For instance, my children read “A Child’s History of the World,” which, in general, is a good history book from Calvert School. However, although Calvert School is secular, it is most evident that the writer is xtian because many references were made to their savior. It would be great to find a general history book that is about world history, in general, but doesn’t make such blatant xtian references. The vast majority of the world is not xtian, anyway.

    #46204

    Raejay
    Participant

    to tell you the truth, i’m not sure. i could check back and see what i come up with, and get back to you.

    #48534

    Nbander
    Participant

    Hello Everyone,

    Let me introduce yourself. I have two children, 9 year old and a 3 year old. We are an observant Jewish family living just north of New York City.

    I am fortunate to live in an area that has many choices in day schools. I currently send my daughter to a rather religious yeshiva and am delighted with the quality of her education and the midos being taught. She is doing rather well socially and educationally and she spends her days with delightful children who come from very good families.

    However, I am seriously considering homeschooling my daughter next year. I am spending this year researching and thinking.

    Why would I do such a thing? The dual curriculum and the long hours sitting every day, with only two 20-minute recess periods, are burning her out, as she spends 7 1/2 hours a day in school.

    She has no spark for learning whatsoever and complains that she hates school. I realize that many children complain about school. My daughter, however, has no desire to go anywhere, to learn a musical instrument, or to take a dance class, as she tells me she just wants to be home.

    I’m a stay-at-home mom anyway. I cannot help but feel that life has more to offer than just sitting in a classroom all day, which seems counter-intuitive to how children should be spending their time.

    I would love to find other home-schoolers in my area who are not of the fundamentalist Christian persuasion, with their accompanying need to proselytize.

    I am looking forward to learning more and would love to hear from anyone interested.

    Thank you.

    #51387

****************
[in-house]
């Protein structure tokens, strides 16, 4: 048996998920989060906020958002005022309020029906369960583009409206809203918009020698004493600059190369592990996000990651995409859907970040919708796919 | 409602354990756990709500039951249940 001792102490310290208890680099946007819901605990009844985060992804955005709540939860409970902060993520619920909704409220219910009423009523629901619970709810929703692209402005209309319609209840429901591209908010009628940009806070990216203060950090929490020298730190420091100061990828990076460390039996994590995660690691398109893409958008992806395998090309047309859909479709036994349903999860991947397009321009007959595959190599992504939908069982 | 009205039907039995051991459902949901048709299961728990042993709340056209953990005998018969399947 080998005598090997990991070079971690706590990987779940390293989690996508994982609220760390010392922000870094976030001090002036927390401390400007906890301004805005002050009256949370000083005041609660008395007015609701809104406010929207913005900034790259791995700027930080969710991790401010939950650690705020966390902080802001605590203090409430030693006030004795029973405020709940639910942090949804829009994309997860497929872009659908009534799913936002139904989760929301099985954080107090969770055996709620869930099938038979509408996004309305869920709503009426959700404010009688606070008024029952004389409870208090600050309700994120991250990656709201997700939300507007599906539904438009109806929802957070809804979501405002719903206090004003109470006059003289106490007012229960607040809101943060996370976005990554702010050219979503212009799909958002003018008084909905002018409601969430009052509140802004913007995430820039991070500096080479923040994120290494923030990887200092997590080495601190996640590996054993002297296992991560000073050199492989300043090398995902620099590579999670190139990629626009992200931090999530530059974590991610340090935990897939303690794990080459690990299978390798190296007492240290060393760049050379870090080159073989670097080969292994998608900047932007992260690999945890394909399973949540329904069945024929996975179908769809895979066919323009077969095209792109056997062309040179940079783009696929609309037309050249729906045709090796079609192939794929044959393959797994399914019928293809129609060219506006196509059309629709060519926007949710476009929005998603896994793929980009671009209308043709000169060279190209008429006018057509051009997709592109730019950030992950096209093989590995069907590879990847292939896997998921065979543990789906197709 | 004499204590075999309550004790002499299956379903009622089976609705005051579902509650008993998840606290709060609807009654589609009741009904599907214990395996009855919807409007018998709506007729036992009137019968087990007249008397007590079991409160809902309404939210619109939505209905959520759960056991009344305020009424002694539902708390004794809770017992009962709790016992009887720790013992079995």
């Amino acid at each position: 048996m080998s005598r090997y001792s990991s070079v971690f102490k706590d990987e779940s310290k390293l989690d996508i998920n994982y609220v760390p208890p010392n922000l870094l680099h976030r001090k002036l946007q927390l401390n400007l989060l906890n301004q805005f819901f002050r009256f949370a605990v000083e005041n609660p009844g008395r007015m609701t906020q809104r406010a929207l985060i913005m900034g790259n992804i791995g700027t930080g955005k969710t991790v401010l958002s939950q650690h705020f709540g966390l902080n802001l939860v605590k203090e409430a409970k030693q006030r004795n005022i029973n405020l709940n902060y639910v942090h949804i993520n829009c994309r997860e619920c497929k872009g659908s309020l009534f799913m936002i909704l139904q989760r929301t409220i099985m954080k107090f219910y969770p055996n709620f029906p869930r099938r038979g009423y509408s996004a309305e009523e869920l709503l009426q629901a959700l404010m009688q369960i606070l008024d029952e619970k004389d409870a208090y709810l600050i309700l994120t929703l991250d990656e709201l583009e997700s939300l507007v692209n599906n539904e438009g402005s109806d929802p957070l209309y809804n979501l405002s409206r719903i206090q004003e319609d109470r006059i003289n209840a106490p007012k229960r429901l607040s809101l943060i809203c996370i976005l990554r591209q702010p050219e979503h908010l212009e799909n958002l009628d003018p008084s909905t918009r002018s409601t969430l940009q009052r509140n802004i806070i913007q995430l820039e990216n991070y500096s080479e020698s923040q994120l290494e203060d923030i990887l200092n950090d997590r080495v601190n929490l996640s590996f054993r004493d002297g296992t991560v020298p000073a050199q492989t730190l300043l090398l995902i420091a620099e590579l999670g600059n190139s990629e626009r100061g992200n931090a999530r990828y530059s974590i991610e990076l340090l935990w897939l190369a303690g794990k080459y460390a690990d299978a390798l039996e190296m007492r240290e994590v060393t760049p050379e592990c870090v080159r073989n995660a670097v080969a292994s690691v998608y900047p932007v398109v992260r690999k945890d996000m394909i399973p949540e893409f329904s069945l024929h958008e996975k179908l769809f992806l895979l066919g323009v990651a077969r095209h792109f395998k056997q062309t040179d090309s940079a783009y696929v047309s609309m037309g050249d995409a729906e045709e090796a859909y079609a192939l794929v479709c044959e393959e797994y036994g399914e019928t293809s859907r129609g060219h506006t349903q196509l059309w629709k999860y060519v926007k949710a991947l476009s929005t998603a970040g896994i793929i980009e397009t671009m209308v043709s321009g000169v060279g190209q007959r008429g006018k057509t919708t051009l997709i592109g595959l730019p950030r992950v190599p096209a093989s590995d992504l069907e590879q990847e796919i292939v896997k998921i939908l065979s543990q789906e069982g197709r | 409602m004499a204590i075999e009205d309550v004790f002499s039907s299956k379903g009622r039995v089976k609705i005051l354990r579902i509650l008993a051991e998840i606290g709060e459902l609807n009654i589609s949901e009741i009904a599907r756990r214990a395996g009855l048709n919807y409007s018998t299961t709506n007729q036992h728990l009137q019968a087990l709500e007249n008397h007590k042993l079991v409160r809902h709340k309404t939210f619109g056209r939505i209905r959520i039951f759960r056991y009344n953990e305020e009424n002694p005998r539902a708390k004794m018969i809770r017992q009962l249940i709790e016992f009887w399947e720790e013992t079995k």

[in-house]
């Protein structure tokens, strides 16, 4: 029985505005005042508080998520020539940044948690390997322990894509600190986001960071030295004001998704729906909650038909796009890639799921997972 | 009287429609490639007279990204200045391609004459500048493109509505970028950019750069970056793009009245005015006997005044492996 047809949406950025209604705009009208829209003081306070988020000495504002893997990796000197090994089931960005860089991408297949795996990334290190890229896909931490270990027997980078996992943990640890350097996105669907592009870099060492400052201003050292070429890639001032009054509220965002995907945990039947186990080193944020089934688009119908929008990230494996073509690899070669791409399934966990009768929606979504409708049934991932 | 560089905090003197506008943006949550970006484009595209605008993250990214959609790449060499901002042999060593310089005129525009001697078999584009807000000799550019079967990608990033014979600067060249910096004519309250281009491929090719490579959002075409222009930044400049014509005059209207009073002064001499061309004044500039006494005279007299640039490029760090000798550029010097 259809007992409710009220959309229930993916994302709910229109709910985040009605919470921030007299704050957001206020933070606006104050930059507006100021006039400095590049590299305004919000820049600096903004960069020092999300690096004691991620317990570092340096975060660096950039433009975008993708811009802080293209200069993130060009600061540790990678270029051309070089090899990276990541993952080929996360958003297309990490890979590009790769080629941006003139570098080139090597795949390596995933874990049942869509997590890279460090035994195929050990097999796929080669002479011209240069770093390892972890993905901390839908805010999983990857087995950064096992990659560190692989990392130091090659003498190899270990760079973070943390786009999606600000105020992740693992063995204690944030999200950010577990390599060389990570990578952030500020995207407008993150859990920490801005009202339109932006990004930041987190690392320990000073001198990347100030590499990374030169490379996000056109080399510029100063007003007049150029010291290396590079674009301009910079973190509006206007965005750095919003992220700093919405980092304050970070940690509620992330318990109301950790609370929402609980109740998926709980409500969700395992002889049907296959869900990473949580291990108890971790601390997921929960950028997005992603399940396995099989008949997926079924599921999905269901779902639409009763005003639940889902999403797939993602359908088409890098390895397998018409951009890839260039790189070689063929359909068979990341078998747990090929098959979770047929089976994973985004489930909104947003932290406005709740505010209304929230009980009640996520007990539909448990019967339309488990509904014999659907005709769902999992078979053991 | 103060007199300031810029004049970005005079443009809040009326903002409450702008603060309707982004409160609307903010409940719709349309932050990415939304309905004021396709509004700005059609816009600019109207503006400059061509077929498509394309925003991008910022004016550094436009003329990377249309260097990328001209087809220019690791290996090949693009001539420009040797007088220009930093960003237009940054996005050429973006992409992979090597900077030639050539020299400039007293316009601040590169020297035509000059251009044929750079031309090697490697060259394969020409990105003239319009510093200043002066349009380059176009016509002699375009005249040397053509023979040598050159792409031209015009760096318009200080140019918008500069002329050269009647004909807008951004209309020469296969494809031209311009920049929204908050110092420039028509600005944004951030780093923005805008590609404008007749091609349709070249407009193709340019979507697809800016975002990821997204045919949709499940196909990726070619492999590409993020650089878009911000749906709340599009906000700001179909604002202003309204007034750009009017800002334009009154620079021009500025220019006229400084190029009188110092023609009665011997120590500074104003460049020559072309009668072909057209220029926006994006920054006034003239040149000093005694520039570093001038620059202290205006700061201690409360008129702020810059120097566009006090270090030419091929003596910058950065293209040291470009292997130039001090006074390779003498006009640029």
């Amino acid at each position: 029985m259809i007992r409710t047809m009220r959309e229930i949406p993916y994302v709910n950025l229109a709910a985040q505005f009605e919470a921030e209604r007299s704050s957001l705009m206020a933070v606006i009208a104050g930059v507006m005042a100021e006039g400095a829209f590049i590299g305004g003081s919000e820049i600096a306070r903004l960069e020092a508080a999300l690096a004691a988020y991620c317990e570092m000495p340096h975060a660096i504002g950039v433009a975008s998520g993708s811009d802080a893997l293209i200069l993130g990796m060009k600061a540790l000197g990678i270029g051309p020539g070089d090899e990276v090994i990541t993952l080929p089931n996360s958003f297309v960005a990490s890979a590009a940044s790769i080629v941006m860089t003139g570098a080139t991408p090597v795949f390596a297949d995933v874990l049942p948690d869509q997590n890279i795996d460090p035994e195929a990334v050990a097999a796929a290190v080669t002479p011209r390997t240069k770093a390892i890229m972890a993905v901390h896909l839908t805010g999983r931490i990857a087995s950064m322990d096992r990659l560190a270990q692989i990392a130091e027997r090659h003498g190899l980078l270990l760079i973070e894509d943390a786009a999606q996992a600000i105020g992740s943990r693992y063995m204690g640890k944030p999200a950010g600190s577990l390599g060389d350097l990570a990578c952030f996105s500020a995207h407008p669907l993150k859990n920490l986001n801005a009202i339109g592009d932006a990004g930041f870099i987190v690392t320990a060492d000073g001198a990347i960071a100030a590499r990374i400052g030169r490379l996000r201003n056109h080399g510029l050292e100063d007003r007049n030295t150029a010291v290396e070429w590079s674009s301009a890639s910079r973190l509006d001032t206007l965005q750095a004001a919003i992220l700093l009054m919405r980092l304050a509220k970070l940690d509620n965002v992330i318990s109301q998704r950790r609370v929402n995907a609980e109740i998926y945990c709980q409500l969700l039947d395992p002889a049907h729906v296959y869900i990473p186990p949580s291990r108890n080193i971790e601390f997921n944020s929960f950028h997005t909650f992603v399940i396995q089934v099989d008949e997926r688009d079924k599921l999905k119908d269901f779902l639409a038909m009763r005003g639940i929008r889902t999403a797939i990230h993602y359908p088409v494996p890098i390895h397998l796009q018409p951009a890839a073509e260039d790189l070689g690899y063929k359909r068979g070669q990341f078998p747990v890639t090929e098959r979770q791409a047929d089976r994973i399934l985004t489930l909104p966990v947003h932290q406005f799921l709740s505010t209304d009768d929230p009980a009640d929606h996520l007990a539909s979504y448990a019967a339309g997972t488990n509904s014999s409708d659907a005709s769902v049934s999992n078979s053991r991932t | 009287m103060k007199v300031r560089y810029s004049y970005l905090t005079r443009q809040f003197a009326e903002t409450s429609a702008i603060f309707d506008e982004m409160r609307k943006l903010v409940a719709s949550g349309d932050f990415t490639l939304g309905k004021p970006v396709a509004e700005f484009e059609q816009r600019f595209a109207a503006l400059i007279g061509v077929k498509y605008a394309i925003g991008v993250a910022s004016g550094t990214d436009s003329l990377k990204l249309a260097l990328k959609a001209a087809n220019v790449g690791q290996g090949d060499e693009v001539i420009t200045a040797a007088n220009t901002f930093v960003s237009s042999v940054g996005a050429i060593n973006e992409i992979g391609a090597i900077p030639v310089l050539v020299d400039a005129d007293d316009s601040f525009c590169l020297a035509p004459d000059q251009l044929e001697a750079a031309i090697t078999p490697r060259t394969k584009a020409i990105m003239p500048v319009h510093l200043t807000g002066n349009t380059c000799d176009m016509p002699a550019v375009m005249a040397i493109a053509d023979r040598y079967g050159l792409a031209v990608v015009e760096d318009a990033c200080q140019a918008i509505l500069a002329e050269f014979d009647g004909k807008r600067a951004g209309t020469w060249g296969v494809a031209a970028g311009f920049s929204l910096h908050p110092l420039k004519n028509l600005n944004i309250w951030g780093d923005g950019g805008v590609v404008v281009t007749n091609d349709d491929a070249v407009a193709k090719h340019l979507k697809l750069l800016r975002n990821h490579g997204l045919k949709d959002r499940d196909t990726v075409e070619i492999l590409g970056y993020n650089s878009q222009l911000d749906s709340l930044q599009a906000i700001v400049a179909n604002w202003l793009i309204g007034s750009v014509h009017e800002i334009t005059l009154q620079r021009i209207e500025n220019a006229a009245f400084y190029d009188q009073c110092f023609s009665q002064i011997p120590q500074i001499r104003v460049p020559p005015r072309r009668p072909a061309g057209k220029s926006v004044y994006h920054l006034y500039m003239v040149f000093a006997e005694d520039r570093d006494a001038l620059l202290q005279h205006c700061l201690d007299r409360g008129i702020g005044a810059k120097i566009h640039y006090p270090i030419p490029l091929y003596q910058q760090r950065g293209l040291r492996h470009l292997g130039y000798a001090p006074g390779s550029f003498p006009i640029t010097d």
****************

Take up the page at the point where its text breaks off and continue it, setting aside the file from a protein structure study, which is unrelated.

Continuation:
mousetower
    Participant

    WOW good to know that we all have the same problems! This has been a hard road for me as I went to private school (5 years) never learned to understand Hebrew even though it was 1/2 the day. I know my limitations. There is no Jewish community where I live without driving for an hour each way. I have tried to teach about Mitzvah and Ha’shem but it wasn’t going well. We ended up at a Christian bible study. We change the songs, we talk about the differences between what the teachers say and what we think. Gotta say it was easier being a Jew in the city than here in the boonies.

    Thanks for being there!

    Mia

    #52040

    ima2
    Participant

    Hi,

    I am a mother of 2 and am seriously considering homeschooling when my children are ready (they are both under 2 years old at this time). We are a Modern Orthodox family and I would love to find other observant mothers who want to homeschool their children. My biggest concern for my children regarding homeschooling is social.

    I have found some good educational material online. The last link is my favorite so far.

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    Here are several links that you may find useful:

    http://www.chayas.com/homeschoolindex.htm

    http://www.akhlah.com/worksheets.php

    Fabulous materials: http://www.e-chinuch.org/

    #52041

    Dragon_Lilly
    Participant

    I’m not Jewish, but I’m also not Christian. I’m Pagan and my husband believes in eastern philosophy/zen buddhism. We often find ourselves in the same situation. There is virtually no good curriculum (I say no good curriculum because while there is pagan curriculum out there, I’ve found that none of it is really worthwhile) that is supportive of our beliefs so we use secular curriculum and work in our religious elements where we can. The kids get a good taste of our religious beliefs at various times of the year via celebrations and through daily living. I don’t know of any other homeschoolers that believe the same way they do. We belong to a couple homeschool groups that are secular – even though most of the people there are actually Christian. There are no problems with the diversity of religions and nobody tries to preach to anyone else. We have a great time.